IBON International denounces the outcomes of the 5th meeting of the Transitional Committee (TC5) of the Loss and Damage Fund (LDF). The recommendations that came out of an almost year-long discussion by the committee demonstrate the disinterest of developed countries such as the United States (US) in building an LDF capable of delivering climate justice to frontline communities. This flagrant disregard for historic responsibility, as well as the exclusion of principles of equity and common but differentiated responsibilities and respective capabilities, and the appointment of the World Bank as interim host, signals “The Great Escape” that the US and other developed countries are staging ahead of the 28th Conference of Parties (COP28) in December.
We find it troubling that the text from TC5 merely extends an invitation to developed countries to voluntarily contribute to the operationalization of the LDF. It neither mentions the target amount for the Fund nor provides guidance on how developed countries should contribute their fair share to fill the Fund.
Further, the World Bank’s designation as the Fund’s interim host is unacceptable. Doing so will most certainly jeopardise the critical support needed by developing countries facing the blows of climate disasters. This concern stems from the World Bank’s long history of funding fossil fuels and other ecologically destructive projects and delivering loans with conditions that exacerbate the debt burdens of developing countries, as well as its undemocratic governance structure.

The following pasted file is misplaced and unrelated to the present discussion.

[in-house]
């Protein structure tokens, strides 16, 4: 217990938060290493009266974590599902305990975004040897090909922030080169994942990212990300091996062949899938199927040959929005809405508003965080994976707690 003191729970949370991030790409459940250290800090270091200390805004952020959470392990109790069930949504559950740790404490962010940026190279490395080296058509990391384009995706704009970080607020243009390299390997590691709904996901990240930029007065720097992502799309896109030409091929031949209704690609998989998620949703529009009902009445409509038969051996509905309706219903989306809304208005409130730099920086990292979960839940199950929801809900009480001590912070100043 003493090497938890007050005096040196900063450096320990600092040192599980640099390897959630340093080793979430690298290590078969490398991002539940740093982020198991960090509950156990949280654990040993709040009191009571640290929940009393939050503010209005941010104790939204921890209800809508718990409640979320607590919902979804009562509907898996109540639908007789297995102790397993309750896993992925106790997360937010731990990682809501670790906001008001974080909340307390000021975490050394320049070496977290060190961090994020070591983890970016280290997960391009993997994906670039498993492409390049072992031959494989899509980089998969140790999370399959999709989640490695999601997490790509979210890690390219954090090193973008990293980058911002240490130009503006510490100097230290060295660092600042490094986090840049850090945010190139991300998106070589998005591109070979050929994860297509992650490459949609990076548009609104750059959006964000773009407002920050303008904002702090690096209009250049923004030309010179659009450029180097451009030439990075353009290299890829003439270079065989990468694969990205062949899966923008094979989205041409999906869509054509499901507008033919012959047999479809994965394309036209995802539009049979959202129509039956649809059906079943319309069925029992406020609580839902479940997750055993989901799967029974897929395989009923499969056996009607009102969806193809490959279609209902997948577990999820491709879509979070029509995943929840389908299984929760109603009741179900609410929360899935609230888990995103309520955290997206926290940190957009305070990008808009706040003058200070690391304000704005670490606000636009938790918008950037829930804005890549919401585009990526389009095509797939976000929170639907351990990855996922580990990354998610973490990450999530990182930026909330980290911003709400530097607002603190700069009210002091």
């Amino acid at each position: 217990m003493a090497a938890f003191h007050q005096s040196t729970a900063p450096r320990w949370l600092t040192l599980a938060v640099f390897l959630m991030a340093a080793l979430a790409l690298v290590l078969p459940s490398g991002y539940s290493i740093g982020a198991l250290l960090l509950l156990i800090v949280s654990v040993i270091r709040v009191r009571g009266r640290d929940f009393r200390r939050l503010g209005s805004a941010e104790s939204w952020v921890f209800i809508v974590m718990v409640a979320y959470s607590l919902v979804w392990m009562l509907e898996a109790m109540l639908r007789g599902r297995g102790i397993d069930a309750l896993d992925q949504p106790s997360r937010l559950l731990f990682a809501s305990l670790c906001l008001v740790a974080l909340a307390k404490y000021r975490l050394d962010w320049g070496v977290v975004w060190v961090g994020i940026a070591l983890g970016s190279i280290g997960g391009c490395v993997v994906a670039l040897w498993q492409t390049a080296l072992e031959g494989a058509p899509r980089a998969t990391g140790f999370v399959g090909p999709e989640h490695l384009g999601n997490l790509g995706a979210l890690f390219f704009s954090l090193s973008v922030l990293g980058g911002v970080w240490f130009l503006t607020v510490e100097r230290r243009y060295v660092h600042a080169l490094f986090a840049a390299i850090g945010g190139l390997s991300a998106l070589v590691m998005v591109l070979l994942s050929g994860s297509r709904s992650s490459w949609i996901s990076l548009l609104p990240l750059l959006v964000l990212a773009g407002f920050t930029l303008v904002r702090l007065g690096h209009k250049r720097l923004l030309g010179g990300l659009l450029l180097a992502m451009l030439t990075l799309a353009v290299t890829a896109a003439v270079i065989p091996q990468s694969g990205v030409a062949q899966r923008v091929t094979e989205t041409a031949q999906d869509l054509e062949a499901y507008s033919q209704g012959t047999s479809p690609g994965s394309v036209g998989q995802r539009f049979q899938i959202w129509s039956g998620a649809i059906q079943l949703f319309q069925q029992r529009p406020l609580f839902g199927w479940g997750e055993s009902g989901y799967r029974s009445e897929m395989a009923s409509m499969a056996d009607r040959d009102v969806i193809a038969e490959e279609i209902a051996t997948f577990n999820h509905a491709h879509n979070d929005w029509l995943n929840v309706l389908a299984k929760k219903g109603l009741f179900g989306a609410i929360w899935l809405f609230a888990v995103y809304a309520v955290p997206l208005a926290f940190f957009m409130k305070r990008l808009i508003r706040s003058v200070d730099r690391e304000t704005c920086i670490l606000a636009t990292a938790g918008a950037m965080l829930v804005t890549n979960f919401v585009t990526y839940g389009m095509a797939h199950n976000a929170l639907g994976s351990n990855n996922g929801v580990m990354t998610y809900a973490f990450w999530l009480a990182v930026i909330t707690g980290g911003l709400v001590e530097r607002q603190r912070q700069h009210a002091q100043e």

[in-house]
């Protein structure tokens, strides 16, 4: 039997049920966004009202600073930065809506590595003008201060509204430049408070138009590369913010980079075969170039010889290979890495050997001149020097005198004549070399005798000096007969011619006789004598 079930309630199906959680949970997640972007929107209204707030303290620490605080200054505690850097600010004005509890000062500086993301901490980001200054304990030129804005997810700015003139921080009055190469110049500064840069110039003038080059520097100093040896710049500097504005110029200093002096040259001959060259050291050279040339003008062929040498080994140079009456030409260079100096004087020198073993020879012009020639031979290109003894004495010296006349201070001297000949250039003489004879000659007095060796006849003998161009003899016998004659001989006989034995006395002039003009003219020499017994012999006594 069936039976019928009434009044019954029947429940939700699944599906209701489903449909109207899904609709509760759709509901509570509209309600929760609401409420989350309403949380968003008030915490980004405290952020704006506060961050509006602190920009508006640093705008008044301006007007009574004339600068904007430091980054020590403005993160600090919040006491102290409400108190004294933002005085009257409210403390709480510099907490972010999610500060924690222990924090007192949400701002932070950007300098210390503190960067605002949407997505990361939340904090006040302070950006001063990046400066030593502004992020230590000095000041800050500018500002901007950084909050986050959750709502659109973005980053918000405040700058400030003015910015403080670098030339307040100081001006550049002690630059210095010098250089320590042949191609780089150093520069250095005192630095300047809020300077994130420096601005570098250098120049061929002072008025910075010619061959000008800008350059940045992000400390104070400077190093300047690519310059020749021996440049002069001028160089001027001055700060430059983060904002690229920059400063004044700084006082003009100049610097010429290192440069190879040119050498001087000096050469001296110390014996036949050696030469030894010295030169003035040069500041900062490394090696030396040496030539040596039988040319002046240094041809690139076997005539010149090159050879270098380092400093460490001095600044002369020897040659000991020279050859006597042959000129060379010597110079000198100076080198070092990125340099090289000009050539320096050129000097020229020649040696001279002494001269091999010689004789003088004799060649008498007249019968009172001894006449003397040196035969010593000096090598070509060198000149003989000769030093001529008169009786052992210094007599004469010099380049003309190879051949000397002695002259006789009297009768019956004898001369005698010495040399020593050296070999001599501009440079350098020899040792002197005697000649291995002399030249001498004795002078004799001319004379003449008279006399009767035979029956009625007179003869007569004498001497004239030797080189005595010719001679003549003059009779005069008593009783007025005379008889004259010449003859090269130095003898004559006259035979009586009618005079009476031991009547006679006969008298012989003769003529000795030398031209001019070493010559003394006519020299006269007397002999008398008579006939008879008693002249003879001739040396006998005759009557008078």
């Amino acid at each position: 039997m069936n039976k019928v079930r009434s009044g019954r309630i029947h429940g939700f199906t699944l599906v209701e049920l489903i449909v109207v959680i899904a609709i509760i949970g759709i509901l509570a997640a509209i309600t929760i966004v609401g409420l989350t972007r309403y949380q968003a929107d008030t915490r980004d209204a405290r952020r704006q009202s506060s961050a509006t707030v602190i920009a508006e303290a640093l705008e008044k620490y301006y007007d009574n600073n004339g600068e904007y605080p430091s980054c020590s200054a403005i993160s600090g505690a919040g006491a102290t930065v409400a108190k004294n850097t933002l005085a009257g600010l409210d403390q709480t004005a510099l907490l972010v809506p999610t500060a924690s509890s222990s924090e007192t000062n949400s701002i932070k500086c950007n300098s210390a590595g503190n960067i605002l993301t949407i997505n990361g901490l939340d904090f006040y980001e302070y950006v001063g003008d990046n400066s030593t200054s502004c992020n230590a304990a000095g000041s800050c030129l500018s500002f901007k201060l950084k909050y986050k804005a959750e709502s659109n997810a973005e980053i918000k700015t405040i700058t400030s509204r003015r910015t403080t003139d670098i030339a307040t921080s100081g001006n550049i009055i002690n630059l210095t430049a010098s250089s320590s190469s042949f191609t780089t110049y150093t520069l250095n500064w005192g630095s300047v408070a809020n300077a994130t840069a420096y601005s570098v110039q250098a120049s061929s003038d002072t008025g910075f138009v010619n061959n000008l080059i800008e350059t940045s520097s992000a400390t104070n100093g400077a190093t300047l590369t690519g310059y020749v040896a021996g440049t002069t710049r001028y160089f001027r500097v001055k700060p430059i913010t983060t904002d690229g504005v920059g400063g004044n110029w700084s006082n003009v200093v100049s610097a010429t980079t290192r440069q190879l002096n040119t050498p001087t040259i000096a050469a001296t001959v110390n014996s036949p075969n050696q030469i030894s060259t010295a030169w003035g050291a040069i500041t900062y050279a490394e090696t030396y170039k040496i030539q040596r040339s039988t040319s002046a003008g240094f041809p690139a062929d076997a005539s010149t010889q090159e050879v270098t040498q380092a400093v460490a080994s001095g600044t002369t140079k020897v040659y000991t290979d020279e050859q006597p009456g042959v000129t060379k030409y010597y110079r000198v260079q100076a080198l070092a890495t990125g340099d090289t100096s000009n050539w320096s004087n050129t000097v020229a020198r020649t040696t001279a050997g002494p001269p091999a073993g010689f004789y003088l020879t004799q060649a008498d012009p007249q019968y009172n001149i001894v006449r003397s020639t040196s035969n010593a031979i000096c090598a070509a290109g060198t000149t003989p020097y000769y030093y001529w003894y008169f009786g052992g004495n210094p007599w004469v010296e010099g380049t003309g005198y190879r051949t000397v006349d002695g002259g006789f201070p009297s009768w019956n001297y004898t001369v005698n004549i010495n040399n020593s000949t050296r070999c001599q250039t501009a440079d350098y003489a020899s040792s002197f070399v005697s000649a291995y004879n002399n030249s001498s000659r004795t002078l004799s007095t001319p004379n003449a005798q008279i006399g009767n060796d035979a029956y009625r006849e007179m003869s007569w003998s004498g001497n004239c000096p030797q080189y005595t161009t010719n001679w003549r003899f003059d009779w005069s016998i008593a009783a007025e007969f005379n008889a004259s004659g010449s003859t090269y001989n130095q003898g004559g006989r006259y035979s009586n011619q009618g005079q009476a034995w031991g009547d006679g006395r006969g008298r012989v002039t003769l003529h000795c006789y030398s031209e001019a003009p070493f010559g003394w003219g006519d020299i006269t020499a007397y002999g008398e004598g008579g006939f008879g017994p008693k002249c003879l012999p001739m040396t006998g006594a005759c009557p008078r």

It comes as no surprise that the US was among the countries advocating for diluted outcomes at the TC meetings. While the US drags its feet from delivering on its financial obligations, it has been actively propping up Israel’s attacks against Palestine. Recently, the US Congress approved a military package to support Israel’s genocide of Palestinian people, amounting to USD 14.5 billion—an amount it refuses to readily commit for climate action.
We demand that the US and all other developed countries deliver on their obligations by committing to adequately fund the LDF based on the needs of frontline communities. Funds must be distributed in the form of grants as reparations for their years of pollution. Moreover, the decision-making process and governance over these funds must be placed directly in the hands of the countries and communities that are most affected by the climate crisis.
While building effective climate finance mechanisms to respond to loss and damage is needed in the current context, averting the impacts of climate change entails developed countries taking on the larger burden of cutting carbon emissions and supporting developing countries’ transition and development costs.
As we near COP28, we urge other civil society organisations and peoples’ movements to continue and strengthen campaigning to hold governments accountable, and demand concrete actions to secure a liveable future for all. #